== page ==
She asked, “If I could do only one thing to change my bad habit, what would you suggest?”
My answer was immediate: [Read more…]
My answer was immediate: [Read more…]
We are social creature. That’s why we form relationships, build cities, and form associations. We just naturally do better when we’re with others. The same is true about changing habits. Study after study has shown that people who find support do better in making long-lasting change than those who do not have support.
Yet the rewards are far greater.
Don’t get locked into the idea that giving is merely materialistic.
Open a door for a stranger. Let a car get in front of you in traffic. Pick up a piece of trash on the street.
Should you be unfamiliar with chat coaching, I shall explain. I log into a website from my home computer, which is connected to a main server in cyberspace. On the other side of the void, should someone need guidance, they click on a button on their screen and their “call” is routed to me on my computer. He or she types. I reply via the same method. If you were asking, “Wouldn’t it be easier with a phone?” The answer is probably “yes.” However, that’s not how it works and I’ve agreed to the terms. To be honest, I’m actually growing to enjoy the procedure – short of the carpal tunnel issues for which I must be on guard.
In effect, this type of communication can be best analogized as a very slow moving conversation, especially since the policies require appropriate grammar, correct spelling, and avoiding emoticons and abbreviations (like “BTW” or “LOL”). The repercussions of having such time in between transactions allow one’s thoughts to drift, which lends itself to me making judgments — fair or otherwise — about who is on the other end, based entirely on how long it takes for a reply and what shows up when it happens.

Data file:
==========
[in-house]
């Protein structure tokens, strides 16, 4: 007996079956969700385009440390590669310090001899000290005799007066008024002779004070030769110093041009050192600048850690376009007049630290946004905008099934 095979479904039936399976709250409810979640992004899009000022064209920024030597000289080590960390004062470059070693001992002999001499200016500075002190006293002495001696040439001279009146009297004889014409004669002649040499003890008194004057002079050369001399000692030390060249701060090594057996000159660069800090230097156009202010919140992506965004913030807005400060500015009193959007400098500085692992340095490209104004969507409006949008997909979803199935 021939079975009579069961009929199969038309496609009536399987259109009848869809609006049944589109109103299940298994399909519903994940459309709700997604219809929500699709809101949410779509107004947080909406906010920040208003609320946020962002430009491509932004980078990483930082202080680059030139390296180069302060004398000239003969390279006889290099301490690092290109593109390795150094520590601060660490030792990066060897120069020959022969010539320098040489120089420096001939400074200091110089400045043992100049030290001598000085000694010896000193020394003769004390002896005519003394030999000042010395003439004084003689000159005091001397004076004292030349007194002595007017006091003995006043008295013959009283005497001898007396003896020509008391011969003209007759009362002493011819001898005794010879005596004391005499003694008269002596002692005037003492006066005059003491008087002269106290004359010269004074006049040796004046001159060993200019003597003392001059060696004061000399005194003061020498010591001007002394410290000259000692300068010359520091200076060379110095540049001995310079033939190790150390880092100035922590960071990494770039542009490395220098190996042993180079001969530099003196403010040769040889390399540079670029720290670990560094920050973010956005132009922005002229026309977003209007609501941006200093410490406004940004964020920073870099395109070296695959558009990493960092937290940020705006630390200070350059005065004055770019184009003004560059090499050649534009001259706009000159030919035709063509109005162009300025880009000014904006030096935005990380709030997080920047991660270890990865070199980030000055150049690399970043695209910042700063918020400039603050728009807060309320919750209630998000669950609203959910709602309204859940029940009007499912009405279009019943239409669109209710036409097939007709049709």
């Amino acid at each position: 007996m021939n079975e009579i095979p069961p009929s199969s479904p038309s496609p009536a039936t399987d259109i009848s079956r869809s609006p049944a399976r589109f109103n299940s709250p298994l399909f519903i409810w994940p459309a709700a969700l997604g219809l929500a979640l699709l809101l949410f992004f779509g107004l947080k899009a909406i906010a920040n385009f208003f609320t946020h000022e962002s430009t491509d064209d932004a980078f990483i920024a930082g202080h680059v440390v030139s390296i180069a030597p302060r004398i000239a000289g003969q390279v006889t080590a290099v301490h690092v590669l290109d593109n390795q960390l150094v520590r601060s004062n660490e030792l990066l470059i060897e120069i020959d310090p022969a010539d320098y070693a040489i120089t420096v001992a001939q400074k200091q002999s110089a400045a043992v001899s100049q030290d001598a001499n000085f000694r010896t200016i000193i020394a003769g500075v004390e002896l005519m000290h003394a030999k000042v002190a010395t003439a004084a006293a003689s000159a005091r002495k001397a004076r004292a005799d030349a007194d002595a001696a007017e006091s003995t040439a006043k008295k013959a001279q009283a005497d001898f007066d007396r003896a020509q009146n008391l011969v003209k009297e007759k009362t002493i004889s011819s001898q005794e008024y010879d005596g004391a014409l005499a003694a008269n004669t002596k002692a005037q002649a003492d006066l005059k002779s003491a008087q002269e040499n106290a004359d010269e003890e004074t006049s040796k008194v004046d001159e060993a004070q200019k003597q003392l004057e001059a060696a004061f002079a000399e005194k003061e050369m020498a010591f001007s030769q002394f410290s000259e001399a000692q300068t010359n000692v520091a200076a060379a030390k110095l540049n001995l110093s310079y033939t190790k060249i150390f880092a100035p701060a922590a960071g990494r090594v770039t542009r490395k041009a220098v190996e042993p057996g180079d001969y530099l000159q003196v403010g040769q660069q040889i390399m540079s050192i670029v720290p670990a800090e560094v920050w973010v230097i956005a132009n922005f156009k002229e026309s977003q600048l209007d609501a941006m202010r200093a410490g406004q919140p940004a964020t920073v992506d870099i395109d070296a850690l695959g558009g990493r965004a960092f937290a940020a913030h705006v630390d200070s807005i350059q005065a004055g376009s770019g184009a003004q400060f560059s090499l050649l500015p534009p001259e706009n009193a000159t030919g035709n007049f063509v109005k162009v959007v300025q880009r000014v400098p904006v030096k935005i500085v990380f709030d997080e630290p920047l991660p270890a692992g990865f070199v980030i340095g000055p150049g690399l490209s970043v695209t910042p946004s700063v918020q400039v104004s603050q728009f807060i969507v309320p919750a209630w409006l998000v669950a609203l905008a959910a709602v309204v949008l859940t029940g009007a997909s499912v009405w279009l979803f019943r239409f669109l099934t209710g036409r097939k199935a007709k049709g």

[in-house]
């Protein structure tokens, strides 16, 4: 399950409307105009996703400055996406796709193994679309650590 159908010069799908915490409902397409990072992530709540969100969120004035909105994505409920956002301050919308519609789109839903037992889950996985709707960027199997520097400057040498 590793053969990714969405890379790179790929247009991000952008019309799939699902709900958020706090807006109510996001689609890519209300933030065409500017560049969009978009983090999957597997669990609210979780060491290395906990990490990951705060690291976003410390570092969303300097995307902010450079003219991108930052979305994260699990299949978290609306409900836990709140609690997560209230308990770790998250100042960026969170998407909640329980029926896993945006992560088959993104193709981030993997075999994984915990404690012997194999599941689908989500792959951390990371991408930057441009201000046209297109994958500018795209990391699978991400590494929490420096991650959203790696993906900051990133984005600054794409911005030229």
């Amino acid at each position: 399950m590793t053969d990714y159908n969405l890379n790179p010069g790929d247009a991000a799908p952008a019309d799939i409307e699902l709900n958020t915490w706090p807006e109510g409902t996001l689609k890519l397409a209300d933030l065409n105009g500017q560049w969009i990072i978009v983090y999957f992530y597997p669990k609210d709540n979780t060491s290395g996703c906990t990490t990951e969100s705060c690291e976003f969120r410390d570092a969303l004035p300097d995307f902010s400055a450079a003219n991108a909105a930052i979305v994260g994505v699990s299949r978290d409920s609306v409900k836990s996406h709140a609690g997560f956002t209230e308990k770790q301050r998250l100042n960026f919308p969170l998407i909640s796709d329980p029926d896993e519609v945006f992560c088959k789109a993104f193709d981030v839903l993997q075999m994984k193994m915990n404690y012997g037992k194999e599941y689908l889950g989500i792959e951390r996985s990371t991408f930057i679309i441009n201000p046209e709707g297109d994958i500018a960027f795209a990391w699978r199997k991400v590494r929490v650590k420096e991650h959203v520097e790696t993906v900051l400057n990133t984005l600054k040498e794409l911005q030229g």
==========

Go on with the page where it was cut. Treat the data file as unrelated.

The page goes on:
“Really?” I thought, “Are you serious?”
Her query was so “beyond the pale,” that I first assumed I had snared a “troll.” (No, not the long-haired, full-bellied, naked toys of the seventies. Rather these are nasty individuals who enjoy annoying, frustrating, or insulting other people in cyberspace, merely because they can get away with it.)
Yet, with the passage of a few paragraphs of correspondence, I understood that the young woman on the other end wasn’t trolling, but was instead severely developmentally disabled. Obviously, her skill set allowed use of the system but her text was burdened with so many typos, it was near impossible to untangle, and the speed at which she replied would make a beginning typist feel like a thirty-year executive secretary. But most importantly, she couldn’t grasp even the simplest concepts.
No eye contact was made; instead she seemly excessively absorbed in staring at her shoes. “But now, not only have I put it back on, but I’ve added 20 more pounds. I’m the heaviest I’ve ever been. I can’t stand to look in a mirror. I don’t know what to do.” The sadness she felt practically dripped from her pores.
“That’s got to be frustrating,” I replied.
“…and frightening too!” she added. “When’s it going to stop?”
“Good question,” I answered, “What seems to be the cause?”
“Well, I’m obviously eating too much.” She tried to make it sound like an “ain’t-it-obvious” joke but the pain was louder than her laugh.
“That’s what’s so embarrassing,” she continued. “I just don’t know. It seems like I start out every day with great intentions. The problem is I work near a little mom-and-pop bakery. They make the best cakes and pies. So, on my break, I’ll find myself buying just one small slice, saying I’ll control myself. The next thing I know, I’m like a machine that’s eats everything! Then my inner voice says, ‘Well as long as you blew it, you might as well really blow it. You can always start tomorrow’ and I really go crazy! Every day is just like the previous one; same broken promises, same result.”
She paused; the gold hoop earrings she wore swung slightly under her brown shoulder length hair as she collected her thoughts. Picking up her gaze, she asked, “What do you think I should do?”